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Expect your Children at Home Today Following Indefinite Closure of Egerton University

Expect your Children at Home Today Following Indefinite Closure of Egerton University
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Education News Today; Expect your Children at Home Today Following Indefinite Closure of Egerton University

Expect your Children at Home Today Following Indefinite Closure of Egerton University

 

Education News Today: Parents and guardians of Egerton University should look forward to meeting their sons and daughters at home as from today following an indefinite closure of the institution.

In an official notice released by Egerton university registrar of academic affairs, the University Senate reached a resolution and decided to close the University with immediate effect following the strike by University teaching staff which has disrupted learning in the institution.

Academic staff from Egerton University have been on strike over a week now. The alleged bone of contention is an agreement which covers salaries and benefits for 2017-2021 meant to have been negotiated, to replace the previous 2013-2017 agreement but no action has since been taken.

According to the universities, there are serious cash crunches culminating in a financial crisis.

This financial crisis has been exacerbated by the Commission for University Education’s CUE’s decision to cut off cash income for the universities after a declaration locking out students. According to CUE’s latest directive, indicating that universities should only admit students with a minimum C+ grade in KCSE examination.

 

This means that KCSE canfidates with a lower score will not be admitted to the self sponsored Module, parallel programmes that universities used to admit part time students paying market rate tuition fees.

The parallel programme has been the air for most universities given that the government gives them limited capitation.

These programmes have been a veritable cash cow for universities. Therefore their elimination makes a serious dent in the universities’ bottom line.

The scrapping of self sponsored programmes in universities has since birthed  strikes and go slows that paralyse the education system in the country.

According to the report shared by the Egerton university notice, the institution was closed indefinitely following the teaching staff’s strike. Therefore all students are expected to vacate university premises latest by Tuesday 30th November.

In a notice of Egerton university students have been urged to be in touch with university website, social media platforms since all important updates will be communicated through those channels.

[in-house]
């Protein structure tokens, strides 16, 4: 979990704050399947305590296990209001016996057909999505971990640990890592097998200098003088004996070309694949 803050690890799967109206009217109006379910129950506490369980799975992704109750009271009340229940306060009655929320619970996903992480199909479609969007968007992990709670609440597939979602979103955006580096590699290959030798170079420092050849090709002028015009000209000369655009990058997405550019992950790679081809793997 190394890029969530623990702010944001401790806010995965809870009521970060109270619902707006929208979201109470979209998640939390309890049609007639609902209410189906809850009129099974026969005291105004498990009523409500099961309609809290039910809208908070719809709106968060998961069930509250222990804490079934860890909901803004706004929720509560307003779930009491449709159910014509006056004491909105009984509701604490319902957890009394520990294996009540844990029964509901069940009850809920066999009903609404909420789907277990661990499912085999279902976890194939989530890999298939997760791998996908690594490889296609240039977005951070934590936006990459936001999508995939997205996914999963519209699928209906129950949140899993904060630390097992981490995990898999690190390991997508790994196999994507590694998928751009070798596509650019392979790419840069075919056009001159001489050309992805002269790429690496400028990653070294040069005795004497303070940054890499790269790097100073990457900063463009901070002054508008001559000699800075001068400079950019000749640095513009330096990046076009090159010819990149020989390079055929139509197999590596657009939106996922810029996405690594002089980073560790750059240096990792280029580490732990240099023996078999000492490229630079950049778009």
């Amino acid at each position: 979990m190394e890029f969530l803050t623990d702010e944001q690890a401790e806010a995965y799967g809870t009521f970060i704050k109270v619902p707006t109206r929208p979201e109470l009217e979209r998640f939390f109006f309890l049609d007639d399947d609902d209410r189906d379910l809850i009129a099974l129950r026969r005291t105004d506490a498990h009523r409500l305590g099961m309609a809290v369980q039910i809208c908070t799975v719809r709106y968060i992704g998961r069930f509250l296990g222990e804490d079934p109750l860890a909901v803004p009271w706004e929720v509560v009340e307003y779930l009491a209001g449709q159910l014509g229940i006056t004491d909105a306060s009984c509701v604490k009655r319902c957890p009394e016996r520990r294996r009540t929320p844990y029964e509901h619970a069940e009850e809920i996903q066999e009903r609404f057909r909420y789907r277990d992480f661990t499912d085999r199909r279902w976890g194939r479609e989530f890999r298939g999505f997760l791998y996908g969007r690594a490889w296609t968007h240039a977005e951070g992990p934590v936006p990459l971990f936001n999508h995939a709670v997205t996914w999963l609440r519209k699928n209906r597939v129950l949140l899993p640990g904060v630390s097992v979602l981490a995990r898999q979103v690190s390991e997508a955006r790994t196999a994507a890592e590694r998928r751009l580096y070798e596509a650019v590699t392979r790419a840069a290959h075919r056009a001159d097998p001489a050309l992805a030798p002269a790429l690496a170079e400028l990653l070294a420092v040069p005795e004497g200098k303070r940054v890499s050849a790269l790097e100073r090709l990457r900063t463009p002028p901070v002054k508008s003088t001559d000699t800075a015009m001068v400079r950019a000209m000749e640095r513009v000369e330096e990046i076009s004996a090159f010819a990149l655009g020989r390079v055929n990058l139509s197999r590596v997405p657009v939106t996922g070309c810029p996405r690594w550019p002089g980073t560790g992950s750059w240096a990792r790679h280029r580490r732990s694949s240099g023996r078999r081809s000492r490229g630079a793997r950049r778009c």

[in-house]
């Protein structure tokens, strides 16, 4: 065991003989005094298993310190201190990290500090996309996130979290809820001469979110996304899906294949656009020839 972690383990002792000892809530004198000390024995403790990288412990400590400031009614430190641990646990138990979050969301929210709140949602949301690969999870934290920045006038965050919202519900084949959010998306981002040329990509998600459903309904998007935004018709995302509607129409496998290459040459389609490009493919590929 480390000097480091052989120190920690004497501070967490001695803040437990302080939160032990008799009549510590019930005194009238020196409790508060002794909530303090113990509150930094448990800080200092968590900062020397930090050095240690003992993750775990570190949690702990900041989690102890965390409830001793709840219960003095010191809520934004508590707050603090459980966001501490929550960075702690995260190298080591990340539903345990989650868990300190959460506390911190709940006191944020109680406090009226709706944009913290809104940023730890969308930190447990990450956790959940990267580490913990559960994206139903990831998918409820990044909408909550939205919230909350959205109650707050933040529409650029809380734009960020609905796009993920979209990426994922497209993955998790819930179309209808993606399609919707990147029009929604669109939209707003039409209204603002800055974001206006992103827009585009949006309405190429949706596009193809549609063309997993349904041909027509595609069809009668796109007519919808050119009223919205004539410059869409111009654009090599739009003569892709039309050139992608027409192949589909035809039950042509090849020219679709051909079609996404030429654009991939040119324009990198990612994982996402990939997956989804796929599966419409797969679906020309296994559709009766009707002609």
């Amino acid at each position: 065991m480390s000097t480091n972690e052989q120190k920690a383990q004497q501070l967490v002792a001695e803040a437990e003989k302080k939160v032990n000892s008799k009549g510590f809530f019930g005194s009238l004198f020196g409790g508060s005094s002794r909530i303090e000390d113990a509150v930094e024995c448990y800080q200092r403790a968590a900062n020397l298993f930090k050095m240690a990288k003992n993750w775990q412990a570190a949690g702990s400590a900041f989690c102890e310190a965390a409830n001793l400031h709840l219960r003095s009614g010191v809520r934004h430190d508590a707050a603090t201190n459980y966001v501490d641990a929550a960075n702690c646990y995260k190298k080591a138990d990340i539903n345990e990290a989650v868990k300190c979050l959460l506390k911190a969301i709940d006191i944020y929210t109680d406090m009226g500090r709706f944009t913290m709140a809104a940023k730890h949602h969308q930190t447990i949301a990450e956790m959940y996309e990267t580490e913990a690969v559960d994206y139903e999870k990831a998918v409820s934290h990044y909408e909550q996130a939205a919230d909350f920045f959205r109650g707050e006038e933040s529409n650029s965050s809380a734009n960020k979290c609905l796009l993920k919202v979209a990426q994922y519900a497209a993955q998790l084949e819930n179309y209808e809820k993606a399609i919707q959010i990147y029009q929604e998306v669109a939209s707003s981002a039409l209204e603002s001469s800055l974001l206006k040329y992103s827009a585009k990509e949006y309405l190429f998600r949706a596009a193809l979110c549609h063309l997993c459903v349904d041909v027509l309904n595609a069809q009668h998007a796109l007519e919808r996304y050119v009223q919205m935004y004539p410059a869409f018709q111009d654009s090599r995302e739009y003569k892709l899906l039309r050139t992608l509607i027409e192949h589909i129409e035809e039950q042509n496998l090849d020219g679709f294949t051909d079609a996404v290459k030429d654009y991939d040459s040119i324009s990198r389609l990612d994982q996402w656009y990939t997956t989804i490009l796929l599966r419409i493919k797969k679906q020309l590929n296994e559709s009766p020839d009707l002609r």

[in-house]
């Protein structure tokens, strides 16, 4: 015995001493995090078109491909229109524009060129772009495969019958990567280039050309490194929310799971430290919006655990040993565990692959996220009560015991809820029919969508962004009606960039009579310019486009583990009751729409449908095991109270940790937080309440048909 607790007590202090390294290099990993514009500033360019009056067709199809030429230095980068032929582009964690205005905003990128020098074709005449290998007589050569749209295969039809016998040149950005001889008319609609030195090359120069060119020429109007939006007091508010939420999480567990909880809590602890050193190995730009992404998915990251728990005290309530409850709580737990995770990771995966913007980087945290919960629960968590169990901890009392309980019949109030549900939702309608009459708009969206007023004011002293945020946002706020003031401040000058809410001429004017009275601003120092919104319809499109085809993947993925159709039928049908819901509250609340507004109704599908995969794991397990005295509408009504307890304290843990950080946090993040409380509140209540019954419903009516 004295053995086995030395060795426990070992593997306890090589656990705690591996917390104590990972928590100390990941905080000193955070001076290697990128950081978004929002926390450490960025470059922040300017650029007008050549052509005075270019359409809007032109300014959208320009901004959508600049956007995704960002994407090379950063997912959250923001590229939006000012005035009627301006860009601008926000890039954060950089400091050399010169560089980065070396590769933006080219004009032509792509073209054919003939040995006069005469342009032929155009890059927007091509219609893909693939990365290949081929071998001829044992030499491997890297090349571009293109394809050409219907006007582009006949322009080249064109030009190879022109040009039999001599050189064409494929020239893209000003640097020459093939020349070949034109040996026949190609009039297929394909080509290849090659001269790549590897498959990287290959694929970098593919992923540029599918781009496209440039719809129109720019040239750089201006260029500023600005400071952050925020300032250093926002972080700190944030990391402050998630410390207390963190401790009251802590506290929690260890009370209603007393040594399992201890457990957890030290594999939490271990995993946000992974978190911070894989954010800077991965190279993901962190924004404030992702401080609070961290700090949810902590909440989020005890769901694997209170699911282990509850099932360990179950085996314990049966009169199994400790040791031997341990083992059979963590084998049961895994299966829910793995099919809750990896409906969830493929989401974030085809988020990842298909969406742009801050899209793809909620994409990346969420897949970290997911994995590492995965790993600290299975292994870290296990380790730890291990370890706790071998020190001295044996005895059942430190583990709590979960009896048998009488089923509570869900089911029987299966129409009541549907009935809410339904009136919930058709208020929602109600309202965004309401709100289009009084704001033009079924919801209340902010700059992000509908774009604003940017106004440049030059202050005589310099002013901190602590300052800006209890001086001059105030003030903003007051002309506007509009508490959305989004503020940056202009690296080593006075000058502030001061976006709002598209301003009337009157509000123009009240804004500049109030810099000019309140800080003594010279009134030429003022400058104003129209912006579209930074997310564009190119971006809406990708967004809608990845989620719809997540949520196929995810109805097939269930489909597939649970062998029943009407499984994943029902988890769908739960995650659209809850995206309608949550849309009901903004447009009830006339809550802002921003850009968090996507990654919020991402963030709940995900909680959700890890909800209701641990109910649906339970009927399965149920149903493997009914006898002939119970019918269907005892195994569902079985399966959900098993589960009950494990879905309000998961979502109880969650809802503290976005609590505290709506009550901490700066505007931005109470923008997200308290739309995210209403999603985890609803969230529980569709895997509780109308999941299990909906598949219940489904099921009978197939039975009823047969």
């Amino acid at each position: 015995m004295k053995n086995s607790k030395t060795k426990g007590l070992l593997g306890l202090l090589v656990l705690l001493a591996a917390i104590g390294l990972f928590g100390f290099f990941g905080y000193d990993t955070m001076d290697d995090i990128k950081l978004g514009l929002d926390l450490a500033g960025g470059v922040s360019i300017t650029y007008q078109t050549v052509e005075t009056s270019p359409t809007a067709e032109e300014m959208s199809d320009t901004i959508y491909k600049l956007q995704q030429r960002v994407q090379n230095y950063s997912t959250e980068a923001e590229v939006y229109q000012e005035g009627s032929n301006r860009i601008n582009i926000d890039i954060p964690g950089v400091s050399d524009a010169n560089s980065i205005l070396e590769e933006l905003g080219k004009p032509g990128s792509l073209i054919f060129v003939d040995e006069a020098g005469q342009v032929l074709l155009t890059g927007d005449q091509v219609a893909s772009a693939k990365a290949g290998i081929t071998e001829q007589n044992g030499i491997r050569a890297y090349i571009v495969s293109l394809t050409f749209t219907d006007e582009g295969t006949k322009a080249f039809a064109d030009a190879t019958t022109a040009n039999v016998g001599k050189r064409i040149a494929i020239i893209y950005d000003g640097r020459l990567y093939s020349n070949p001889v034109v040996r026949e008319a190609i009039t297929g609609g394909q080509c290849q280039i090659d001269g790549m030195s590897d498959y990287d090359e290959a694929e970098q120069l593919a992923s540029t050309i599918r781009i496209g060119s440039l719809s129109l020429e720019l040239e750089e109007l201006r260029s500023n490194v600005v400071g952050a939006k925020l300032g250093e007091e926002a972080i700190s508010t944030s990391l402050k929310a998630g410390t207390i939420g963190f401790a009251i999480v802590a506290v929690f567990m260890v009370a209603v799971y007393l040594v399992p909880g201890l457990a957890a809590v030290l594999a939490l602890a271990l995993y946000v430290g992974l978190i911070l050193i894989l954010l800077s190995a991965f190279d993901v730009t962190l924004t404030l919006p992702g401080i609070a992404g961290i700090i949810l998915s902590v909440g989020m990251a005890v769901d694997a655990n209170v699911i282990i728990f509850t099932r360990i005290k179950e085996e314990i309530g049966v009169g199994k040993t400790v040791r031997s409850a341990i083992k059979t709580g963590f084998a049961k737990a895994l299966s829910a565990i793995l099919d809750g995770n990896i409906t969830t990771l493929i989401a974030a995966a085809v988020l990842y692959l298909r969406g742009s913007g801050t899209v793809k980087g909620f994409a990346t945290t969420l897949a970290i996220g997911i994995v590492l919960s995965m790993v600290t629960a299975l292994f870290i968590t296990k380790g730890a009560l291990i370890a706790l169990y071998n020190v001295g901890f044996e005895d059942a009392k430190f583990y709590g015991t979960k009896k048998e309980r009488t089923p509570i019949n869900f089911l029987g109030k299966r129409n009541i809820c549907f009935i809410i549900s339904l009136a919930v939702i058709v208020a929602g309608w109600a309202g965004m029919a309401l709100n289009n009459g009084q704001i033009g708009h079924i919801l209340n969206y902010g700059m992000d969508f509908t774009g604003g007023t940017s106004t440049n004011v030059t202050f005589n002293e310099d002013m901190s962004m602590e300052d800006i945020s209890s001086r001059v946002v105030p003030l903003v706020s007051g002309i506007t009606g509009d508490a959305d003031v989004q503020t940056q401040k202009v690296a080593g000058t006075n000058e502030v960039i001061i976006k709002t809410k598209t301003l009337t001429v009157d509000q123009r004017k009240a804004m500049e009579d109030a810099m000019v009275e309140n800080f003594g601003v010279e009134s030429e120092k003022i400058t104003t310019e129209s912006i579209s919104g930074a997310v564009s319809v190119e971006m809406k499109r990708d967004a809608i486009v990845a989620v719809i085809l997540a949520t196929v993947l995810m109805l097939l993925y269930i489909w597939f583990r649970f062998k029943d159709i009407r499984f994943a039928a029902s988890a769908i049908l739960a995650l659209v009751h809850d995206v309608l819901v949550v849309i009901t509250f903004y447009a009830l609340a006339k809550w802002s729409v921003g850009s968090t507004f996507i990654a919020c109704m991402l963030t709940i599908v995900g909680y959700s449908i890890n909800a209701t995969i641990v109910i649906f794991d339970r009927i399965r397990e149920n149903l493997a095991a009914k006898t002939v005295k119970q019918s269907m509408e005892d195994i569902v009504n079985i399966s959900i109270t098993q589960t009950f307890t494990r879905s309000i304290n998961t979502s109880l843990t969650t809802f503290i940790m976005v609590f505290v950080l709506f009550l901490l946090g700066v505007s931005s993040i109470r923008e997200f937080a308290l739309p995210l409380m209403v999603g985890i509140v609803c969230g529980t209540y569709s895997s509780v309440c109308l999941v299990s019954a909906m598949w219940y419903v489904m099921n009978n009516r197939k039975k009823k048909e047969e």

Egerton University is not the only institution facing tough times, other universities are currently cash strapped following the slashing of government funding this year. Read the full details below;

Treasury slashes Sh16.7bn from universities’ funding

Treasury slashes Sh16.7bn from universities’ funding.
The institutions will receive Sh77.7 billion compared to Sh94.4 billion last year.

In Summary

• Treasury CS Ukur Yatani on Thursday said that university heads will meet in July with a view of addressing the funding problem.

• In 2019, Education CS George Magoha proposed the institutions cut size of non-teaching staff among other changes to reform the management of universities.

 

Universities have lost Sh16.7 billion in funding compared to last year, with Treasury proposing Sh77.7 billion in this year’s budget.

In the last financial year, universities were allocated Sh94.4 billion.

The funding cut is no surprise the as IMF had singled public universities as a sector of the economy that needed to reduce spending when it gave Kenya a recent loan facility.

The reduction in funding will further cripple operations at universities that have struggled to pay staff wages and remit statutory deductions.

As of January, public universities had not remitted statutory deductions worth Sh34 billion.

Moi, Egerton, Technical University of Kenya and the University of Nairobi had the highest default bills on remittances.

Treasury CS Ukur Yatani on Thursday said that university heads will meet in July to discuss how to fix the funding problem.

In 2019, Education Cabinet Secretary George Magoha asked universities to reduce non-teaching staff and reform management to cut costs.

“Cost-sharing in public university was introduced in 1991, and the cost of training was Sh120,000… currently the ideal cost of training a university student has risen to Sh200,000,” Yatani said.

More money has been pumped into primary and secondary schools. The Treasury proposed Sh4.2 billion for primary and secondary schools’ infrastructure.

Yatani said the government hoped schools and colleges will overcome the Covid-19 outbreak that disrupted in-person teaching and learning.

“The government is determined to ensure the time lost is recovered in appropriate time while ensuring safe learning in schools,” he said.

The Treasury has proposed Sh202.8 billion to support programmes in the education sector.

Secondary schools received Sh62.2 billion for Free Day Secondary Education from Sh59.4 billion in the previous year.

Free Primary Education got Sh12 billion, while Sh2.5 billion was set aside for hiring more teachers.

Examination fees waiver for Standard 8 and Form 4 candidates will cost the Treasury Sh4 billion as another Sh1.8 billion goes to the school feeding programme.

The implementation of the new curriculum to Grade 5 in July was boosted with Sh1 billion.

The digital literacy programme got Sh420 million and technical and training institutes received Sh1.8 billion for equipment and buildings.

The Teachers Service Commission received Sh281.7 billion while the Higher Education Loans Board will get Sh15.8 billion.

 

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